Other Amphibian of the Week

Eastern Newt (Notophthalmus viridescens)

Redspotted_newt.jpg
photo by Brian Gratwicke

leastconcern
Common Name: Eastern Newt
Scientific Name: Notophthalmus viridescens
Family: Salamandridae
Location: United States and Canada
Maximum Size: 5.5 inches

The Eastern Newt is found in the Eastern half of the United States and Southeastern Canada. There are four different subspecies of Eastern Newt. They are the Red-spotted Newt (N. v. viridescens), Broken-striped Newt (N. v. dorsalis), Central Newt (N. v. louisianensis),  and Peninsula Newt (N. v. piaropicola). The differences between the subspecies have to do with the spots on the newt. Red-spotted Newt is the one in the picture above. They have large-red spots that run down it’s body. The Broken-striped Newt’s red spots are fused together to form dashes that run down it’s body. The Central Newt’s have smaller red spots and very little. The Peninsula Newt doesn’t have any red spots, just a ton of black spots. It’s also only found in the Florida Panhandle.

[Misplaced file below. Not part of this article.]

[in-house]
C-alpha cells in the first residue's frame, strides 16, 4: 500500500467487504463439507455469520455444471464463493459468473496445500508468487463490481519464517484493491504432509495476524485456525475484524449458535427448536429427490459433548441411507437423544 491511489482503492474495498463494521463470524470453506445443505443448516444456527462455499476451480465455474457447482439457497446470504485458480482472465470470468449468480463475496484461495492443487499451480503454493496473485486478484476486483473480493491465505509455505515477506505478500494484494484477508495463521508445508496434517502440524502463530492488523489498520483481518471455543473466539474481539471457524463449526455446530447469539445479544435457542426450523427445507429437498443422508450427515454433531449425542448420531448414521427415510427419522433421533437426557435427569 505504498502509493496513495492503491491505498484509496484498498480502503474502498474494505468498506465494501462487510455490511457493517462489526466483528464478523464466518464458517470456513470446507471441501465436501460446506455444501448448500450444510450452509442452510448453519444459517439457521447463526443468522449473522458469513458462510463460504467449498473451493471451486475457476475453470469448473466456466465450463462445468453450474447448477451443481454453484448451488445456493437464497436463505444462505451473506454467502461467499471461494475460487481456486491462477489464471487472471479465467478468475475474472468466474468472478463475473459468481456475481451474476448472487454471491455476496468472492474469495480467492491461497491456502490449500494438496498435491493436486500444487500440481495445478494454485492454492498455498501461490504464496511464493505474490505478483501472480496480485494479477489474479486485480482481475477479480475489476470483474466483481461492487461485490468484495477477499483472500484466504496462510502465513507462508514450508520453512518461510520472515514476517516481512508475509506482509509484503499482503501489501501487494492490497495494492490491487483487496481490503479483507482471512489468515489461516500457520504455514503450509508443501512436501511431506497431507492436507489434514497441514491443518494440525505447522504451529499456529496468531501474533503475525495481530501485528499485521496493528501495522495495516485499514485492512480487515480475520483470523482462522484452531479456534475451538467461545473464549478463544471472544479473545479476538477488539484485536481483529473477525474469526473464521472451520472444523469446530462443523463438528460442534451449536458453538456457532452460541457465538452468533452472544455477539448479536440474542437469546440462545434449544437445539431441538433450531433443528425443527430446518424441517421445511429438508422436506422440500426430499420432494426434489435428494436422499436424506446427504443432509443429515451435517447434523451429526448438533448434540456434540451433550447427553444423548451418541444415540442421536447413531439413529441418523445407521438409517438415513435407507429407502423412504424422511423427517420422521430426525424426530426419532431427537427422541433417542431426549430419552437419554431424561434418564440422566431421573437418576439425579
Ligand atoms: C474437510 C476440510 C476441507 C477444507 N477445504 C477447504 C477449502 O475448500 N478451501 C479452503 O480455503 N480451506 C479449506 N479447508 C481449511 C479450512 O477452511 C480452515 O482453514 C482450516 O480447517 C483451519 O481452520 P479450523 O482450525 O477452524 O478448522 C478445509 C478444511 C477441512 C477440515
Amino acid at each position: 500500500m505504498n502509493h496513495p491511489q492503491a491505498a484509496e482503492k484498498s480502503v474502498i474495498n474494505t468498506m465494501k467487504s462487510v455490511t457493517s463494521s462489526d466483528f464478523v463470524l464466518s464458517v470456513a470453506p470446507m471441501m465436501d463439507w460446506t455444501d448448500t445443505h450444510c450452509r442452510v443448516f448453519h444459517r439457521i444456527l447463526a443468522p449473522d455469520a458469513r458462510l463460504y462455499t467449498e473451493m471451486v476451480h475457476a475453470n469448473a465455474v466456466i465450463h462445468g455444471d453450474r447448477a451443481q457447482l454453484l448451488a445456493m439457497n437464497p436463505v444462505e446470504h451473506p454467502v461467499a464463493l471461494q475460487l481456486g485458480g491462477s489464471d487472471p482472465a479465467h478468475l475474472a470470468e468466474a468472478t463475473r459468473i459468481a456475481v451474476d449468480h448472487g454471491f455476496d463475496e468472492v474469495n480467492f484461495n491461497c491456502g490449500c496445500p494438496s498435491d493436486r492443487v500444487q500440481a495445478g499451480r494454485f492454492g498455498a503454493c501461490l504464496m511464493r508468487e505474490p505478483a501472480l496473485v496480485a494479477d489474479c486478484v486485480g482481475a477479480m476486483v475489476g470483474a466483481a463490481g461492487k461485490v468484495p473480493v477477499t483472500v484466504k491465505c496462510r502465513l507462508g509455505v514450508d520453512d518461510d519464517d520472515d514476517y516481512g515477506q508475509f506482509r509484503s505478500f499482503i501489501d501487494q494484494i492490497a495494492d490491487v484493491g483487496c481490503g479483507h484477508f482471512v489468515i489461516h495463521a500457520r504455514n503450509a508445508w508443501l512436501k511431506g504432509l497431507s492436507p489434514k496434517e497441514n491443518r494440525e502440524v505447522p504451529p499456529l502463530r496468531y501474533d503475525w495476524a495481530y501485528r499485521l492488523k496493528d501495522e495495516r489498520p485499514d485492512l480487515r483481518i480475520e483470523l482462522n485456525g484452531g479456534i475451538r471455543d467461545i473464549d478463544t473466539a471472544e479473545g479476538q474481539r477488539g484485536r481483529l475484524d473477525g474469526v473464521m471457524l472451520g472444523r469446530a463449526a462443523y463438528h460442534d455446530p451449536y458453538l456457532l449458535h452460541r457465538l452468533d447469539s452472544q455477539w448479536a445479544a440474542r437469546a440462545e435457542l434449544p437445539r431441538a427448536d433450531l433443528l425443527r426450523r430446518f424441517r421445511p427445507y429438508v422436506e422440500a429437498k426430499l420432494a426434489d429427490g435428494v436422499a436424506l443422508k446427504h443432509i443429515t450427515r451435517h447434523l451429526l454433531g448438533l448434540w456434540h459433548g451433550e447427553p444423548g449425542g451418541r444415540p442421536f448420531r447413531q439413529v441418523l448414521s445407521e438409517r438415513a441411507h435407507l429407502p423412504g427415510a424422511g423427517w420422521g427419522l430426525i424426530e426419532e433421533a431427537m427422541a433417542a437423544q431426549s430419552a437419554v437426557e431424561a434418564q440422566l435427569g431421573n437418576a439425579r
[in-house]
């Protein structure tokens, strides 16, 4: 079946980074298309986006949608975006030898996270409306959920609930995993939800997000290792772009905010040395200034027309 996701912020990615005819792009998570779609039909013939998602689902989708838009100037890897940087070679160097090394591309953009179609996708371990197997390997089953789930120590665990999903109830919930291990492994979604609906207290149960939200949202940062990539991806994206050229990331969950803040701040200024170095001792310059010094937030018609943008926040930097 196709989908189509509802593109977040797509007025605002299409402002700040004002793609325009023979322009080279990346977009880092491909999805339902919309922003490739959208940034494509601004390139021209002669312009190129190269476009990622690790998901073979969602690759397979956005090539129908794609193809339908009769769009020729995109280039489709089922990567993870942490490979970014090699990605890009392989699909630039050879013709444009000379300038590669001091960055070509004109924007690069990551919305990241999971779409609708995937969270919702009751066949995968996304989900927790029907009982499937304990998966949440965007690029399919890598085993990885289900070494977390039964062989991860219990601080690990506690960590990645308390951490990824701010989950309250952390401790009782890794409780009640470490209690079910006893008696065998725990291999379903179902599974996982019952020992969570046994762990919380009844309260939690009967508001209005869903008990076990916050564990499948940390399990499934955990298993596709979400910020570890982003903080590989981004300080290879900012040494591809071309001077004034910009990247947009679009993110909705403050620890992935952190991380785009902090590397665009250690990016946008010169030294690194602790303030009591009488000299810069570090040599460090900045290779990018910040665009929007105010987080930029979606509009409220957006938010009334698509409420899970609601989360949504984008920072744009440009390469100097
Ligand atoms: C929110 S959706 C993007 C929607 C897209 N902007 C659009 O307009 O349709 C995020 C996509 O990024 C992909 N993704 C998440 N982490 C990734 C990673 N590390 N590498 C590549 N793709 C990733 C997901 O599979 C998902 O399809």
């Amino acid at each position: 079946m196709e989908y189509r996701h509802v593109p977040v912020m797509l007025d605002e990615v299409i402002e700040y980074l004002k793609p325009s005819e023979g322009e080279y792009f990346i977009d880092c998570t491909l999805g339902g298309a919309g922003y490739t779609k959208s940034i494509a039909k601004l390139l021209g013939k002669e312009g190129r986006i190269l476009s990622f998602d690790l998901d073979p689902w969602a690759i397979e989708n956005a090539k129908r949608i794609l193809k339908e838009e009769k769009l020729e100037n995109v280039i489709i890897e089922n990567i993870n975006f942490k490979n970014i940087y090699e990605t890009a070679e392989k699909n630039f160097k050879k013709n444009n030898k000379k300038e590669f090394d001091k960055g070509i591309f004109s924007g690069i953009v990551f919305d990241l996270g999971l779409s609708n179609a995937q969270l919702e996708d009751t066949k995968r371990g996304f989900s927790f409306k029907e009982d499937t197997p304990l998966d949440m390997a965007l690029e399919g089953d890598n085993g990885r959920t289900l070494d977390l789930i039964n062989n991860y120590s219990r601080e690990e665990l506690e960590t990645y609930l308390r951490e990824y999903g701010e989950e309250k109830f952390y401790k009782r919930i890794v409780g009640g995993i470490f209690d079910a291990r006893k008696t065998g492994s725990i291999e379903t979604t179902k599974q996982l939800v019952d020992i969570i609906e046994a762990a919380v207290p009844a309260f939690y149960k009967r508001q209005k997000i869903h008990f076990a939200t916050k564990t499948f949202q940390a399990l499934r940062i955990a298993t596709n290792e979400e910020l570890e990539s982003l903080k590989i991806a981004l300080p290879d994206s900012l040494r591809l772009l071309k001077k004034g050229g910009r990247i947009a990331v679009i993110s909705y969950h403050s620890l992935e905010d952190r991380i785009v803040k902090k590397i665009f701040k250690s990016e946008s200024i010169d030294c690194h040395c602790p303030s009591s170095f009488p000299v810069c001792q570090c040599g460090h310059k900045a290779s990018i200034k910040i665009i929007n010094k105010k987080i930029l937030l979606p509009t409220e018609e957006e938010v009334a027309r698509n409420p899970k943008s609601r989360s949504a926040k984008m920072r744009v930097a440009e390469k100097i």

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The Eastern Newt has four different life stages. It starts off as an egg in a pond and shortly hatches to be an aquatic larva. This is where it get’s interesting. The larva can undergo metamorphosis to become either a terrestrial Red Eft or an adult aquatic newt. The terrestrial Red Eft stage lasts for two or three years. This is the best chance to find a newt if you look under logs. They make their to a pond then they change into an aquatic adult. At this stage in life, they can reproduce.

The Eastern Newt contains a few toxins such as tetrodotoxin. Their color is used to warn predators about eating them. I would not eat them if you find one.

 

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